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Subject: Re: Triangulation using sphere intersects
Date: Fri, 21 Nov 2008 23:04:02 +0000 (UTC)
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"gregoire " <s0800314@nus.edu.sg> wrote in message <gg5tb3$ms3$1@fred.mathworks.com>...
> Im trying to triangulate locations in xyz space.
> 
> I have locations for the centre of spheres and what can be thought of as radii, so what is the best way with Matlab to compute intersects to 
> 1) get and plot the circle where 2 spheres intersect or 
> 2) get and plot the 2 points where 3 spheres may intersect.
> 
> Many Thanks
> Greg

  I'll just outline how you could proceed in your problem, Greg.  For problem 1) requiring plotting the circle of intersection of two spheres, the two equations of the spheres can be expressed:

 (x-x1)^2+(y-y1)^2+(z-z1)^2 = r1^2
 (x-x2)^2+(y-y2)^2+(z-z2)^2 = r2^2

where (x1,y1,z1) and (x2,y2,z2) are the two centers and r1 and r2 the two radii.  If you subtract one equation from the other you will have the linear equation satisfied by the plane which contains the desired circle.

  Then the line drawn through the two centers can be expressed parametrically by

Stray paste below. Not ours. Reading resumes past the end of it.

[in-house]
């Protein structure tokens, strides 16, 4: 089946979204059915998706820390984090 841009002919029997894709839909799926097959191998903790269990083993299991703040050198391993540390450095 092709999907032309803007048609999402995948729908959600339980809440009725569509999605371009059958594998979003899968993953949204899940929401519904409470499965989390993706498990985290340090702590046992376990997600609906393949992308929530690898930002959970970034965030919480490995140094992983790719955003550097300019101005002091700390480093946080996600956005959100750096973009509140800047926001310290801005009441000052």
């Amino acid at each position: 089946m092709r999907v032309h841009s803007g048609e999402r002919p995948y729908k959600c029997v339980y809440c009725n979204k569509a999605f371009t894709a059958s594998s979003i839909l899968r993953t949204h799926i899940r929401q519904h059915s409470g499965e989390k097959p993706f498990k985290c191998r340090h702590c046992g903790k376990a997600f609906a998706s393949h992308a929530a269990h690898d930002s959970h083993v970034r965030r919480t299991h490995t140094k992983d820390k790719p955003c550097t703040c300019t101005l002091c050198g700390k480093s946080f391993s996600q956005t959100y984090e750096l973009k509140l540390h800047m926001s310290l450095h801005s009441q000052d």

x = t*x1 + (1-t)*x2
 y = t*y1 + (1-t)*y2
 z = t*z1 + (1-t)*z2

These three equations together with the above plane equation are all linear with four unknowns and four equations and can be solved for the point P = (x,y,z) on the connecting line at the intersection with the plane.  This is the center of your desired circle.

 Since the vector [x1-x2;y1-y2;z1-z2] is parallel to the above line, you can use the Matlab 'null' function to find two mutually orthogonal unit vectors, u and v, which are both orthogonal to it.  By the Pythagoras theorem the square of the circle's radius, R, is the square of one of the two spheres' radii minus the square of the distance from its center to the point P.  Hence you can express the circle parametrically as

 Q = P + R*u*cos(s) + R*v*sin(s)

where s is an (angular) parameter and Q an arbitrary point on the circle.  You could use 'plot3' to plot it, letting s range from 0 to 2*pi.

  For problem 2) subtract one of the spheres' equations from the other two obtaining two linear equations each of which represents a plane.  Then solve for the plane which contains all three centers.  The intersection of all these three planes gives a unique point, L.  The desired points of intersection of the three spheres must lie along a line through L orthogonal to the plane containing the three centers.  Its distance along this line in either direction can again be determined by Pythagoras' theorem using one of the spheres' radii and the distance from L to that sphere's center.

  Of course in both cases if there is no intersection you will be able to tell by the failure of the Pythagoras calculation.

  The solution to 1) and 2) could be reduced to closed formulas in terms of the spheres' centers and radii but I don't have time to work that out for you, so I'll leave that to you.

Roger Stafford